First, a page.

I made this image of a Demoiselle Crane and wasn’t happy with the way the background turned out. Overall, I got the eyes to be sharp and the background to be blurred out, but I would have preferred not to have the gray at the very top. I decided to rectify the background in Photoshop CC and here is how I did it. By no means do I mean that this is the only way to alter a background in Photoshop. This is just the way I chose to do it.
I began by taking a slice of the preferred green from the left side of the image and creating an identical sized frame full of that green. There are many ways one could have created this background image, but here is how I did it. I cropped a small portion of the left of the bird and in Photoshop CC, scaled that image to the same size as the main bird image.
Now, I have two files in Lightroom (LR), the first one being the as-shot image of the bird and the second one being this background. Choose both of them in the Library module of LR and right click to open them as layers in Photoshop.
The two layers can be seen in the layers panel of Photoshop CC.
Using the layer mask icon of Photoshop CC, open a layer mask for the top layer, which is the layer for the bird image.
The layer panel will look like this. The white is the layer mask.
Then, Select > Color Range, to make a selection in the layer mask.
This results in the following automatic selection.
In this selection, white is see through, while black is blocking. Imagine the layer mask to be on top of the layer. Wherever there is white in the mask, the underneath layer is revealed and wherever there is black in the mask, it is hidden.
So, this mask reveals most of the bird, but notably, the eyes will be hidden and parts of the neck will be partially hidden. This is not what we want. Despite this, the initial color range selection is of great help, because the edges are detected well and we don’t have to laboriously select the edges and make all kinds of ugly errors in the process.
Notice the three eyedropper icons just below the “Save” button. The dropper with the + sign when enabled and used, will add some colors of the image to the mask selection and the dropper with the – sign when enabled and used, will remove some colors from the mask. I played some with these two droppers and ended up with this mask.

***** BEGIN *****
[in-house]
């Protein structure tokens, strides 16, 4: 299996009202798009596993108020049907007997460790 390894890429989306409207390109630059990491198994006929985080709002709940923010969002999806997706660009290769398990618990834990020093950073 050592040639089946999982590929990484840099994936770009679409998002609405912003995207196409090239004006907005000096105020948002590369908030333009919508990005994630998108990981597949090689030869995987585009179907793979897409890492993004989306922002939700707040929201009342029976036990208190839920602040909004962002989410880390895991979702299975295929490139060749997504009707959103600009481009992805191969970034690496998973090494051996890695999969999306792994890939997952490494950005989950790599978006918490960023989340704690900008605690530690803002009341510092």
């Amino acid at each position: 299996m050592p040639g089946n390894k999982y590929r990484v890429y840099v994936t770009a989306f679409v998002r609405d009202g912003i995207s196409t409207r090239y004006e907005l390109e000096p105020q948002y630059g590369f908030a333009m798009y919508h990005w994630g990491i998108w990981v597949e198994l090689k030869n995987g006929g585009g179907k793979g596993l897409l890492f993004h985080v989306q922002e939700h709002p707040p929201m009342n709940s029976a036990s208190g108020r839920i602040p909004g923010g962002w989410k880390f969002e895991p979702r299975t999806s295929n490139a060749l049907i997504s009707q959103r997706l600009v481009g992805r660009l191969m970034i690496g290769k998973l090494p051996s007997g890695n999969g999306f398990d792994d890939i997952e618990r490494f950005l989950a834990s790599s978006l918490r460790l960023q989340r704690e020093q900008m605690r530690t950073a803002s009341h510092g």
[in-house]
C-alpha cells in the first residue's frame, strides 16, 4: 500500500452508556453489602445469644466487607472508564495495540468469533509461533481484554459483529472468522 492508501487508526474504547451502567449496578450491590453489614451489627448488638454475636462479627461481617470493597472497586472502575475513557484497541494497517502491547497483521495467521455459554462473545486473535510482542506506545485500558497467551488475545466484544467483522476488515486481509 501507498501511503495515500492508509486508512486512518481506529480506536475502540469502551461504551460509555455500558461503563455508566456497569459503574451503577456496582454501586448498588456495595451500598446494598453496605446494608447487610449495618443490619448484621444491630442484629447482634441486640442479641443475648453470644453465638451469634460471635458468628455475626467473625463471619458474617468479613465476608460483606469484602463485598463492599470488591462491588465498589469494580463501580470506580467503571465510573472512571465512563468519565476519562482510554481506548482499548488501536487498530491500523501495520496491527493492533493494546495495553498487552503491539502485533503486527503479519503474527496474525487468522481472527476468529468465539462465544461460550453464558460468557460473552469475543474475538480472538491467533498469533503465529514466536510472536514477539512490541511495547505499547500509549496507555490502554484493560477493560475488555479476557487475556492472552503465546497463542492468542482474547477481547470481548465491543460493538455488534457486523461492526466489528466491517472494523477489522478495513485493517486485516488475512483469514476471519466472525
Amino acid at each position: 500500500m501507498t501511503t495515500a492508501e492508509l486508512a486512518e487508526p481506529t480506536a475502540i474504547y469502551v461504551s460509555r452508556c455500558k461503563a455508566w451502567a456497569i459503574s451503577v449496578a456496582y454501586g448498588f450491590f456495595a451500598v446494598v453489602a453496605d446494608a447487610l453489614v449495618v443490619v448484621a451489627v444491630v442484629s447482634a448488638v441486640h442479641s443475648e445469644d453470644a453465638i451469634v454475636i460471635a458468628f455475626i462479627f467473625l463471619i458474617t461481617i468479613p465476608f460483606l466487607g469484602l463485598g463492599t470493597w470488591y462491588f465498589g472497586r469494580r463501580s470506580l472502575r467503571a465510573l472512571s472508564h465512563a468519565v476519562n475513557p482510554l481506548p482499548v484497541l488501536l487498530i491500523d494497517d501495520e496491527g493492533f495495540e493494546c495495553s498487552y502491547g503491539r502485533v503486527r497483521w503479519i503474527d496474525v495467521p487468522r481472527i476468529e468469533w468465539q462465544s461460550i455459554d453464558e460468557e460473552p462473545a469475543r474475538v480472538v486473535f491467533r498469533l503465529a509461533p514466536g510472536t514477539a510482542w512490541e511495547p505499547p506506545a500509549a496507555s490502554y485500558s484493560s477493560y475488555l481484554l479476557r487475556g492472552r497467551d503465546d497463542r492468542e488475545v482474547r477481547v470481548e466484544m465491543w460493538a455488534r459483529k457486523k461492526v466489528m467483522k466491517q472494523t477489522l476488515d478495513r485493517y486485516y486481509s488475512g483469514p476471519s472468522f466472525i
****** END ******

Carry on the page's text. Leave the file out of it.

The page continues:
Still not perfect. I want the whole bird to be clearly visible. The gray areas of the mask will partially hide the bird. To correct this, I pick a feathered brush and painted white in the gray areas inside the bird, making sure that I don’t go too close to the edges. I end up with the following mask.
Sidebar Tip – when you want to paint on the mask, sometimes, it is not visible on the screen. To make it visible in the main screen, press the “\” key, which is usually above the “Enter” key. This makes it visible in red and white. To make it visible in black and white, now use the “`” key, which is usually above the “Tab” key.
This corrected mask (above) is pretty good. I now have a mask that will precisely reveal the bird. Coming to think of it, what I really need is a way to reveal the background from the background layer, and so I decide to invert this mask.
I want the white area to be perfectly white. So, I take a brush and paint the background area totally white in this mask, being very careful not to paint over the edges.
At this point, go back and look at the layers panel. If we want to hide the bird and reveal the background, this mask needs to be in the layer that has the background. But, now, this mask is in the bird layer. This can easily be corrected. Drag the mask from the bird layer to the background layer.
Now, the layer mask is in the correct layer. Still the image looks the same as the original. No change. That is because the bird layer is on top of the background layer. Let us reverse this. Push the whole background layer, including the mask, to the top.
To be clear, in the top layer, the background layer and the mask both exists. The mask has black all over the area containing the bird, meaning – the bird is blocked in the top layer, while fully revealing the background. Therefore, we are able to see the background from the top layer. The black area, since it blocks the top layer from being visible, reveals the underneath layer, the bird itself.
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